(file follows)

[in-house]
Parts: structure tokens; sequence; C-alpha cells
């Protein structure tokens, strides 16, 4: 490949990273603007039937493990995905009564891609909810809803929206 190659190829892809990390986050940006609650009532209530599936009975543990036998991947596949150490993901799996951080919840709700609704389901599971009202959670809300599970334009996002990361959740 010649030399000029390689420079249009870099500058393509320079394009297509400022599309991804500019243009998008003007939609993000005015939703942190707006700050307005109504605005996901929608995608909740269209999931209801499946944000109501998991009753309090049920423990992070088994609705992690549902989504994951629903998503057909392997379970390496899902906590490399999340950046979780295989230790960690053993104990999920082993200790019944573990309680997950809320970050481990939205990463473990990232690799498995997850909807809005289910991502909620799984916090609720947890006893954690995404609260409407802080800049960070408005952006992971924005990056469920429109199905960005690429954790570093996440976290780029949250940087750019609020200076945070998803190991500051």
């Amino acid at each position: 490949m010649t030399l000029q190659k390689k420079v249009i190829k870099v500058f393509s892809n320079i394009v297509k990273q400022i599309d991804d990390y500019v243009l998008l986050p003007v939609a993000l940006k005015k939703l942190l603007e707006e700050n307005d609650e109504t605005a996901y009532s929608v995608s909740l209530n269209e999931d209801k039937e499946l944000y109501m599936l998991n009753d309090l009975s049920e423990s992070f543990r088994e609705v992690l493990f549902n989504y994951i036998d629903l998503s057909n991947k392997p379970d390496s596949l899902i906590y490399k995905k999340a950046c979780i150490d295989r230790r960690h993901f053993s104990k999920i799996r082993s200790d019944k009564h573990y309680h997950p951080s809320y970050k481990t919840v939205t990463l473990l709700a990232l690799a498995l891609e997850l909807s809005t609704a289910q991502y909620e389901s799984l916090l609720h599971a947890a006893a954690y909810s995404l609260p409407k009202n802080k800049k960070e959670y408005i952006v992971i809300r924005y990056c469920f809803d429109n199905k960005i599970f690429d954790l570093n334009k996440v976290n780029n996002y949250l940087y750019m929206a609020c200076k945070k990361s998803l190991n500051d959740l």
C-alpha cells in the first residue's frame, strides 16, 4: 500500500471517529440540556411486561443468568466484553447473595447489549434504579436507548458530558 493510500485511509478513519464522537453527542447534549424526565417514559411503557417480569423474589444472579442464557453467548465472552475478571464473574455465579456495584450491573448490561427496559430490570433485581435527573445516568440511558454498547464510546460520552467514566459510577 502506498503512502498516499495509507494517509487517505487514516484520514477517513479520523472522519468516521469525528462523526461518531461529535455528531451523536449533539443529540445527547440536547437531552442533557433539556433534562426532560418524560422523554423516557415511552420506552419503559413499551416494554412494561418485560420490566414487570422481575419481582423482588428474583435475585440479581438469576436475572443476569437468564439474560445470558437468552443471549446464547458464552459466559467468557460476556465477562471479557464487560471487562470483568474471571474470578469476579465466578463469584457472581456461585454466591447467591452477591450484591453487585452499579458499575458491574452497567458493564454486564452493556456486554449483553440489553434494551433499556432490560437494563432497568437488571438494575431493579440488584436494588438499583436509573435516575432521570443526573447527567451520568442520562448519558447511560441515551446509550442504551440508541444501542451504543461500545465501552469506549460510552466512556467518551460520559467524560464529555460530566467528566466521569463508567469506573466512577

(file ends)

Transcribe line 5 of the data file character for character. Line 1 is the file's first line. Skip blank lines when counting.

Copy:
C-alpha cells in the first residue's frame, strides 16, 4: 500500500471517529440540556411486561443468568466484553447473595447489549434504579436507548458530558 493510500485511509478513519464522537453527542447534549424526565417514559411503557417480569423474589444472579442464557453467548465472552475478571464473574455465579456495584450491573448490561427496559430490570433485581435527573445516568440511558454498547464510546460520552467514566459510577 502506498503512502498516499495509507494517509487517505487514516484520514477517513479520523472522519468516521469525528462523526461518531461529535455528531451523536449533539443529540445527547440536547437531552442533557433539556433534562426532560418524560422523554423516557415511552420506552419503559413499551416494554412494561418485560420490566414487570422481575419481582423482588428474583435475585440479581438469576436475572443476569437468564439474560445470558437468552443471549446464547458464552459466559467468557460476556465477562471479557464487560471487562470483568474471571474470578469476579465466578463469584457472581456461585454466591447467591452477591450484591453487585452499579458499575458491574452497567458493564454486564452493556456486554449483553440489553434494551433499556432490560437494563432497568437488571438494575431493579440488584436494588438499583436509573435516575432521570443526573447527567451520568442520562448519558447511560441515551446509550442504551440508541444501542451504543461500545465501552469506549460510552466512556467518551460520559467524560464529555460530566467528566466521569463508567469506573466512577